Schools are resorting to raids on ring-fenced budgets to ensure successful vocational scheme keeps going
Pupils taking a Skills for Work course should drop a Standard grade to make room for it, according to new research.
An evaluation of the Skills for Work pilot, published today, finds the first two years of the scheme were broadly successful in raising the status of vocational learning and improving school-college partnerships. Courses also improved students' attitudes and employability prospects.
But, just as the programme is winning praise for motivating young people to prepare for the world of work, secondary heads have expressed fears that school budget cuts could jeopardise its future.
Bill MacGregor, general secretary of the Headteachers' Association of Scotland, warned that many successful Skills for Work courses might not be continued next year, because some schools cannot afford to pay for buses to transport S3-4 pupils to college.
Jeremy Purvis, Scottish Liberal Democrat MSP for Tweeddale, Ettrick and Lauderdale, has raised similar concerns, particularly for schools in rural areas. He told The TESS of one school which planned to raid its Determined to Succeed budget - one of the few areas of funding which has remained ring-fenced under the new concordat between local and central government - in order to pay for buses to take pupils to college. "This is an indication of how heads are having to use different funds to pay for these courses," he said.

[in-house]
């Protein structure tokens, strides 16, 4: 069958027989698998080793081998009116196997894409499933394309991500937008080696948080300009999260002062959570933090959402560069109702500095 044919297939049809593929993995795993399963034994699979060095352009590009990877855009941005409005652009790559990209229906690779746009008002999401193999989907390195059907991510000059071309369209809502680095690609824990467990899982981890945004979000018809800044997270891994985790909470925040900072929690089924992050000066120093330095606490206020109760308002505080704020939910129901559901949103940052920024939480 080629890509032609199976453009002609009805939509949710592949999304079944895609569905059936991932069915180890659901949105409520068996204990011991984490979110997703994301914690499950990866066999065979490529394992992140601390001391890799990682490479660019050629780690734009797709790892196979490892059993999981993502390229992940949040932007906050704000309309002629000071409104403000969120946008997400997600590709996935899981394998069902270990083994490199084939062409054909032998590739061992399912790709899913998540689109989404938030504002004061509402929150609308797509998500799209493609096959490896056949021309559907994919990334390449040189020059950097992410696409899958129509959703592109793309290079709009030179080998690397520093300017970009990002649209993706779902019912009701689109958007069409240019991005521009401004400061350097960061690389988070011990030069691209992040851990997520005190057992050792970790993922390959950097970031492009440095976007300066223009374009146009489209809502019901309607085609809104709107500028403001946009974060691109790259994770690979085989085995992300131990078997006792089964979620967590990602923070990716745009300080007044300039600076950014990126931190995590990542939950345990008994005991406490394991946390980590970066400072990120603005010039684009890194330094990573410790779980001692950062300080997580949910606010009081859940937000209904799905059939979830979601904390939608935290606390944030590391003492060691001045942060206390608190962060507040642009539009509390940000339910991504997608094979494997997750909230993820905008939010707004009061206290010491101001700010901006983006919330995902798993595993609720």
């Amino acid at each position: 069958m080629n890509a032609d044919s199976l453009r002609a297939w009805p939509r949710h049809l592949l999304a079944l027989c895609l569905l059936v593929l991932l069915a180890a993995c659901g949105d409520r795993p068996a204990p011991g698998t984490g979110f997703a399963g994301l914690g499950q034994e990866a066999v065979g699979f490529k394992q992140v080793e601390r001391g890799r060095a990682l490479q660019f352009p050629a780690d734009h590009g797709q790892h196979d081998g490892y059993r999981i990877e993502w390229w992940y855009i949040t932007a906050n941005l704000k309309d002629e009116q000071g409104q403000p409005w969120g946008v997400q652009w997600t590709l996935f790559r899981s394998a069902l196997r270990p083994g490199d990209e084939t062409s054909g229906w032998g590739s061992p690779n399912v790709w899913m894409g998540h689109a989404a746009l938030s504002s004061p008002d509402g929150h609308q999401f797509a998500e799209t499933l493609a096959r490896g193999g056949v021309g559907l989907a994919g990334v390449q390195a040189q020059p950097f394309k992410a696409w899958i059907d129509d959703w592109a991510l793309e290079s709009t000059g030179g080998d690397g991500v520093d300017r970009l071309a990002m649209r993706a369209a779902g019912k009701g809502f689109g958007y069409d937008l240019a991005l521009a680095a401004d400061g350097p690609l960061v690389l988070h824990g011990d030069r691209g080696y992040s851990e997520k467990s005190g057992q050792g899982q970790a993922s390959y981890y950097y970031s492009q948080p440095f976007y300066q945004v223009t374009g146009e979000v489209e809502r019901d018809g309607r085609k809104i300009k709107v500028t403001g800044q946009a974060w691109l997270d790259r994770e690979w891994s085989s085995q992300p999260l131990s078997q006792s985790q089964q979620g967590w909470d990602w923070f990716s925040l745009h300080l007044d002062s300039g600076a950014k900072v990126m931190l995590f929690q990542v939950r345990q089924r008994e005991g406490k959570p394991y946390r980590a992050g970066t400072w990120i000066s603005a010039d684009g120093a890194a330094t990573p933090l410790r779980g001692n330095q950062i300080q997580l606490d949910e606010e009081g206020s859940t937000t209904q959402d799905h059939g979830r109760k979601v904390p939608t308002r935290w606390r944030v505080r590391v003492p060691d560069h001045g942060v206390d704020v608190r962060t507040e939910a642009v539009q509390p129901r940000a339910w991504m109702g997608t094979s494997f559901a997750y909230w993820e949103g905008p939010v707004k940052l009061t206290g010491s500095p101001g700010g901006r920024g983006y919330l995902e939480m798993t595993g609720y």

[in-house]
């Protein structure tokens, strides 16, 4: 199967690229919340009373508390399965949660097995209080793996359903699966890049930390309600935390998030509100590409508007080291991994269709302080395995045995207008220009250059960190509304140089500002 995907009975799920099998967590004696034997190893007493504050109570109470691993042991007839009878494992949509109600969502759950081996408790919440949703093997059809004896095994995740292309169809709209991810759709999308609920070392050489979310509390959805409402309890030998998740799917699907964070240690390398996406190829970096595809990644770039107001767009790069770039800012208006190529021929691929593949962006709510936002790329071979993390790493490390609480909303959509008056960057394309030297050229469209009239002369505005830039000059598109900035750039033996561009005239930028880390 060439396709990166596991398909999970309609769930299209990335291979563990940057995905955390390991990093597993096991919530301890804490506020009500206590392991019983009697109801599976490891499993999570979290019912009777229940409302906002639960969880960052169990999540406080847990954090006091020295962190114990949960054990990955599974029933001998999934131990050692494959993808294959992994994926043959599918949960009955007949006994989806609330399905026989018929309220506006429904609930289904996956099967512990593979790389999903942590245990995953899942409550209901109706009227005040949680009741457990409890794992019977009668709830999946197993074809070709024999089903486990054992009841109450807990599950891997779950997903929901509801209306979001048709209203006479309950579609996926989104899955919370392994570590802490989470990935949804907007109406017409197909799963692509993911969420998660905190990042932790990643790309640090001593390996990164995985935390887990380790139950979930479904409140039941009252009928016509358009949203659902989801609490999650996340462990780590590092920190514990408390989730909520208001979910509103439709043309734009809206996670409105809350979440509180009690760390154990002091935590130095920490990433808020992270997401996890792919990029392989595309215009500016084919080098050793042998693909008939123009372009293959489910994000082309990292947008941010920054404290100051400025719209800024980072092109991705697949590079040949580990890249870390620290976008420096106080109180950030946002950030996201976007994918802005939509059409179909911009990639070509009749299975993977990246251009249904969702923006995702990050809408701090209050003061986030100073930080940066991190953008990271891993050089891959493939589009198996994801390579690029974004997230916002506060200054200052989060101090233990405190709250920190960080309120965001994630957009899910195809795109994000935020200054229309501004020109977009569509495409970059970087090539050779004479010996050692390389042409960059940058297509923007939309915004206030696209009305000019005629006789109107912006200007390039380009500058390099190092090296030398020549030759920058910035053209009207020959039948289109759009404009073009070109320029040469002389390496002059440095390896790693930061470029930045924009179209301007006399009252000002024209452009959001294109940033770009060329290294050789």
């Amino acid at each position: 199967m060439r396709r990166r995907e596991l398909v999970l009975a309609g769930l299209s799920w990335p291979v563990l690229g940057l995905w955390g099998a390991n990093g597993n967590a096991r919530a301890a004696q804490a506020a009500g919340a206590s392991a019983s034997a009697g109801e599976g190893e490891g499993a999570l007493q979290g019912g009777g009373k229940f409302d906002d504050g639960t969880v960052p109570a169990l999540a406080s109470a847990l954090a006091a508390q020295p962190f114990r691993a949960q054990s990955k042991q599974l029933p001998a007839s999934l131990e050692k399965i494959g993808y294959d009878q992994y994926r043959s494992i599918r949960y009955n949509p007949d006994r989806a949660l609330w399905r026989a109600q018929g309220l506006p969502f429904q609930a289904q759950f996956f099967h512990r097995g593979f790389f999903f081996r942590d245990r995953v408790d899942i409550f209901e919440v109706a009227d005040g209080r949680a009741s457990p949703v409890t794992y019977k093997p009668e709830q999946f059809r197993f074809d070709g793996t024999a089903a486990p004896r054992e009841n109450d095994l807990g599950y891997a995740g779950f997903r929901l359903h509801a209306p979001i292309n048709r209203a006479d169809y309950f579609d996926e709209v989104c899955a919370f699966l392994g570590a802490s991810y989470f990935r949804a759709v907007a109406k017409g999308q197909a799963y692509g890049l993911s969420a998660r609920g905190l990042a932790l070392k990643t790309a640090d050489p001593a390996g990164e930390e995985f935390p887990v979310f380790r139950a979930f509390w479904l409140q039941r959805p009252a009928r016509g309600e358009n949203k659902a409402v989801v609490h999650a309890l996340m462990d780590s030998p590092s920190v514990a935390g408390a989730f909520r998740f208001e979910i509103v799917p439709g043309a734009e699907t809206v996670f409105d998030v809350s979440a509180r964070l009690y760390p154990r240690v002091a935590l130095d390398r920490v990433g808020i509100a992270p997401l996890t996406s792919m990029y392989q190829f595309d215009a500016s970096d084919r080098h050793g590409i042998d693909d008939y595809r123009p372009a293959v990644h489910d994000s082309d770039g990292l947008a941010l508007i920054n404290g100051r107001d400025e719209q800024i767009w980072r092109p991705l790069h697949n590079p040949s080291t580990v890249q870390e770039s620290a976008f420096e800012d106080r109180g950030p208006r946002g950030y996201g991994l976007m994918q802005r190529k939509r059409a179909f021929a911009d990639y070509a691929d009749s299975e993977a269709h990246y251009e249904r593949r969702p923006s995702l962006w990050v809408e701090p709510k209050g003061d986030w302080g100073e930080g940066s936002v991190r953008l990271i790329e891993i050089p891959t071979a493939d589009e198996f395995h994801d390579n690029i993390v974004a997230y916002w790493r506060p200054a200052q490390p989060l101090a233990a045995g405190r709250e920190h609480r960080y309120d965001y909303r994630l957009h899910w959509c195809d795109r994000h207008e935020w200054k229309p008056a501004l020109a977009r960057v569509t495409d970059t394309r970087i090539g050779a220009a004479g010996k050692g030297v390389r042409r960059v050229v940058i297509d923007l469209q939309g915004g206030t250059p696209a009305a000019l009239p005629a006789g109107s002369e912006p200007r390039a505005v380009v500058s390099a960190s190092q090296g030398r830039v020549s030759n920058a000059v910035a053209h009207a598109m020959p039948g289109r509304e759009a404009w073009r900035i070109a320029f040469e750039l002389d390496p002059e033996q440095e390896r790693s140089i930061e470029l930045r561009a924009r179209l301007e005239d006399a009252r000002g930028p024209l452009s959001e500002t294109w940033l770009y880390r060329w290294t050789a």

The courses, which range from Access to Intermediate 2 level, but do not include an external assessment, cover construction, sport and recreation, early education and childcare, financial services, hairdressing and rural skills. New courses will appear next year, including practical skills about the emergency services and armed forces.
The main strengths of delivering the courses in colleges or at a training provider's premises were the motivating and maturing effect on students. But, the researchers found, this can sometimes lead to a more detached experience for them if their teachers are not aware of the content of courses.
Running courses in schools could get round some of these problems, the report added, but it would mean students missing out on the benefits of attending college. It would also depend on funding being available for purpose-built facilities in schools.
Joint delivery appears to be the best option, as it allows the courses to be more integrated into school timetables and increases teachers' awareness of the content.
Timetabling was one of the biggest problems. Although the report recommends replacing a Standard grade with a Skills for Work course, it warns that this may deter some higher-ability students from doing a vocational course.
"However, the alternative approach of expecting students to complete a Skills for Work course on top of their eight Standard grades further strengthened the perception that they are not equivalent in value to a Standard grade and are just of additional, rather than equal, value," said the report.
"Even though there was virtually no evidence that schools were using Skills for Work courses just for disengaged or problem students, especially in the second year of the pilot, some colleges felt that higher-ability students were often dissuaded from participating in courses," it added.